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Healthy Diet Tips

Eating healthier can be a daunting task. Check out these quick tips for how to improve your diet.

Make Small Changes


Drink water instead:

Soda, energy drinks, sport drinks, and coffee drinks are a major source of empty calories and sugar. Try switching a few of these drinks every day with a glass of water to reduce your calorie consumption and sugar intake. Plus, staying hydrated by drinking more water can help boost concentration and keep you from overeating.


Switch to 1% or fat-free milk:

You will get the same amount of calcium and other essential nutrients while consuming fewer calories and less fat.


Eat breakfast:

Start your day off right with a balanced meal. Even eating something small, like a piece of fruit or a protein bar, is better than skipping a meal. Studies show eating breakfast improves concentration and memory.


Substitute whole grains:

Whenever you can, use whole grains instead of refined grains. For example, try using whole grain bread for your sandwiches instead of white bread.


Snack only when you’re hungry:

Skip the urge to nibble when you’re bored, frustrated or stressed. When you get the urge to snack, try taking a walk, texting a friend, or planning a healthy meal for the next mealtime instead.


Build a better breakfast sandwich:

Replace bacon or sausage with Canadian bacon or ham and order your sandwich on a whole grain English muffin or bagel.

Know Your Nutrients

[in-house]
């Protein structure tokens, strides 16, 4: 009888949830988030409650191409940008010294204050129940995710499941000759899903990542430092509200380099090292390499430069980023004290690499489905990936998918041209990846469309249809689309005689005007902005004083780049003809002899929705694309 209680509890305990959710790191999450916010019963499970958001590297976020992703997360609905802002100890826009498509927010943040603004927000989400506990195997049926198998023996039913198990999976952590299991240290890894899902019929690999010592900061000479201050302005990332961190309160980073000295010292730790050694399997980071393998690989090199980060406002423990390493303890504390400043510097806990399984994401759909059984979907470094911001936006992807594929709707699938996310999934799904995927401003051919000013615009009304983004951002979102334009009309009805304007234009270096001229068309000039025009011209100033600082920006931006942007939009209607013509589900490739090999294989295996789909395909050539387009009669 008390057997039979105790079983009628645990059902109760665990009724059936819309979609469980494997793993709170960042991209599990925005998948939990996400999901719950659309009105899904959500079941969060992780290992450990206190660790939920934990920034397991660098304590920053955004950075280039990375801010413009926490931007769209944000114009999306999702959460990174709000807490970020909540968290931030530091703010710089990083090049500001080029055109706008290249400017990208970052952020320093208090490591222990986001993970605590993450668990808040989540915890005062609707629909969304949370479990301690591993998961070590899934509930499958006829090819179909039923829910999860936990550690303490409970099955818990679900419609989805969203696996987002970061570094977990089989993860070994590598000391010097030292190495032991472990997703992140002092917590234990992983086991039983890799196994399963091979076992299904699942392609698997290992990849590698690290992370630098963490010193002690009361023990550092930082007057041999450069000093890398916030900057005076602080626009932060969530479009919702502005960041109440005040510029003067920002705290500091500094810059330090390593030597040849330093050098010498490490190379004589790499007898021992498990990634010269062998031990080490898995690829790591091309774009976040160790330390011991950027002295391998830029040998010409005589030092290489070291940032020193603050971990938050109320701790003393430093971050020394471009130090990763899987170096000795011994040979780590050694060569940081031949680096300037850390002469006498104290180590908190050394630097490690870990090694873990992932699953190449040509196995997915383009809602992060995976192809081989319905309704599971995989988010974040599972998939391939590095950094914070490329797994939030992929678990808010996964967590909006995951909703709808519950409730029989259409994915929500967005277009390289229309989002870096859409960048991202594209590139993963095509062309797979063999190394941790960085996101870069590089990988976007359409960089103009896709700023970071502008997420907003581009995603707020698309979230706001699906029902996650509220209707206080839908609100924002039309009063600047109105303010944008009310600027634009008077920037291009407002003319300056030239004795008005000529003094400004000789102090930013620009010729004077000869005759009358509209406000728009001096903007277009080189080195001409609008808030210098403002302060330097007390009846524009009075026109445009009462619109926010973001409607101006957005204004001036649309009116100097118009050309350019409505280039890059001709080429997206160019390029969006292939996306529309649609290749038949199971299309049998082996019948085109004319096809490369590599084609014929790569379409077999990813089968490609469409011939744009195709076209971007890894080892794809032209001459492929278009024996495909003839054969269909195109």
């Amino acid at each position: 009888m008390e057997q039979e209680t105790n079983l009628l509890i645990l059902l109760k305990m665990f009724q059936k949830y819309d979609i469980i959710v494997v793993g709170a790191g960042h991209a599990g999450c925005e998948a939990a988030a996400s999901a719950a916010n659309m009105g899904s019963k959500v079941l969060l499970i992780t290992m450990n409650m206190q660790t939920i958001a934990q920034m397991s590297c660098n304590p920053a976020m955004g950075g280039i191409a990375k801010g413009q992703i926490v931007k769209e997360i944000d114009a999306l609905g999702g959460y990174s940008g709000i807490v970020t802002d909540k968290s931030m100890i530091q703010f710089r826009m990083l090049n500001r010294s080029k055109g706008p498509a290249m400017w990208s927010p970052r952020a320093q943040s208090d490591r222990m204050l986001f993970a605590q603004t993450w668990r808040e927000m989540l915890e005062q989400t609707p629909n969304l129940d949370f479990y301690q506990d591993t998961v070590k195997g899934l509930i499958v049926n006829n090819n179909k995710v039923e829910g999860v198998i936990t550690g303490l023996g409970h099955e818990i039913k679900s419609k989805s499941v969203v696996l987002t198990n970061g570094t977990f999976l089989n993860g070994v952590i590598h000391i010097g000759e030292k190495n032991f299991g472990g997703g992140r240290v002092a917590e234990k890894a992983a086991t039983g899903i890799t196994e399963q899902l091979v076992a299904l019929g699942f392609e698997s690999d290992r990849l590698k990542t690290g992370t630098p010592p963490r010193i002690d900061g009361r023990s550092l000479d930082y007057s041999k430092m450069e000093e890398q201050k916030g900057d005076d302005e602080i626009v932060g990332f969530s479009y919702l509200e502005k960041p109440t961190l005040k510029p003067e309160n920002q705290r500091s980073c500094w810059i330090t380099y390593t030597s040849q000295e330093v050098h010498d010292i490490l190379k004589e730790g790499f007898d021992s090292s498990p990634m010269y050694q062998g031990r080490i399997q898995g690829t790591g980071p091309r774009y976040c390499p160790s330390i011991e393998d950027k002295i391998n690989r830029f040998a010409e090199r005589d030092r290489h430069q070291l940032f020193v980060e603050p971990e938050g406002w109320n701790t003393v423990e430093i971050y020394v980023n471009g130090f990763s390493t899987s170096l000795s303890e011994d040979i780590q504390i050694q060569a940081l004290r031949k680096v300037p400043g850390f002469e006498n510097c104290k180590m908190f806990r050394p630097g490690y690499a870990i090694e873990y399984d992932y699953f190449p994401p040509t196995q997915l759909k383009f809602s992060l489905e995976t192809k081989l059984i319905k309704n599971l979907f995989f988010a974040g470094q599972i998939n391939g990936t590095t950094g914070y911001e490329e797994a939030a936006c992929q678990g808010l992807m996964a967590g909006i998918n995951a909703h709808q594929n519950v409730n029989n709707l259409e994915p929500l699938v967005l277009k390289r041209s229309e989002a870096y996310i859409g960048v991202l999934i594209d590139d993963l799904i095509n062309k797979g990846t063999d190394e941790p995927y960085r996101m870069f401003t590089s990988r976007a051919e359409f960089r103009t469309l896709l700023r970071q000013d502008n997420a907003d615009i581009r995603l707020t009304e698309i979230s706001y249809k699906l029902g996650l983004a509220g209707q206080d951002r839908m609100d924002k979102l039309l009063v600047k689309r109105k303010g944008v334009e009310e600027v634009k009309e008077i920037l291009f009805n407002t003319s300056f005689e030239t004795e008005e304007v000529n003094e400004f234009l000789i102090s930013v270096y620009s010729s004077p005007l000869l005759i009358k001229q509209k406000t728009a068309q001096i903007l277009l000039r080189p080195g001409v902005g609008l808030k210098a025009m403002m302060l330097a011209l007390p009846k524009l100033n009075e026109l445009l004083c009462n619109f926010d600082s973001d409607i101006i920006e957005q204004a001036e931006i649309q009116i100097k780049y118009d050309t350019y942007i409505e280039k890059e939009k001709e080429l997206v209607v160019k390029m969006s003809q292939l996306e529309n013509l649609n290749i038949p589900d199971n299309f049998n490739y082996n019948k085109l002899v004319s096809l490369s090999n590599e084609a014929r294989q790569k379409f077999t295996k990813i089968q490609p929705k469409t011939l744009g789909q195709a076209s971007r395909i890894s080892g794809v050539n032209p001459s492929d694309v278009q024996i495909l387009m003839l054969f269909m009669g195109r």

Balance calories:

How many calories do YOU need? Find yourself in this chart to estimate the number of calories you should consume every day. How many calories are you consuming? Both overeating and under eating can lead to serious health problems.

Make your calories count:

The majority of your food choices should be packed with vitamins, minerals, fiber and other nutrients – and lower calories. Making smart food choices can help you stay healthy, manage your weight and be physically active.

Make veggies half your plate:

Choose a variety of colored vegetables for your meals. Add fruit as a part of the main dish, side, or as a dessert. Try to maximize your consumption of fresh, uncooked fruits and veggies to maximize their nutritional value.

Focus on variety:

Eat a variety of different types of foods including fruits, vegetables and protein to get the nutrients your body needs.

Less sugar, fat & salt:

Cut back on the foods you know are bad: cakes, cookies, ice cream, soda, pizza, hot dogs, fatty meats, etc. These are can be occasional treats but should not be eaten daily.

Choose low sodium:

Cutting back on sodium can help decrease your blood pressure which will decrease your risk for heart disease and stroke.

Pay Attention to Portions


Use small dishes:

Oversized dishes lead to oversized portions. Avoid oversized portions by using a smaller plate, bowl and glass. Eating out of small dishes will leave you feeling satisfied and help you choose smaller portions of food.


Eat slowly:

Slowing down and paying attention to hunger and satisfaction cues will give your body more time to tell you when you have had enough food. Eating too quickly can lead to a pattern of overeating.


Dish out a single serving:

Eating directly from a multiple-serving package can lead to overeating. It’s much easier to get the right portion size if you take out a single serving and eat from a small bowl or dish instead.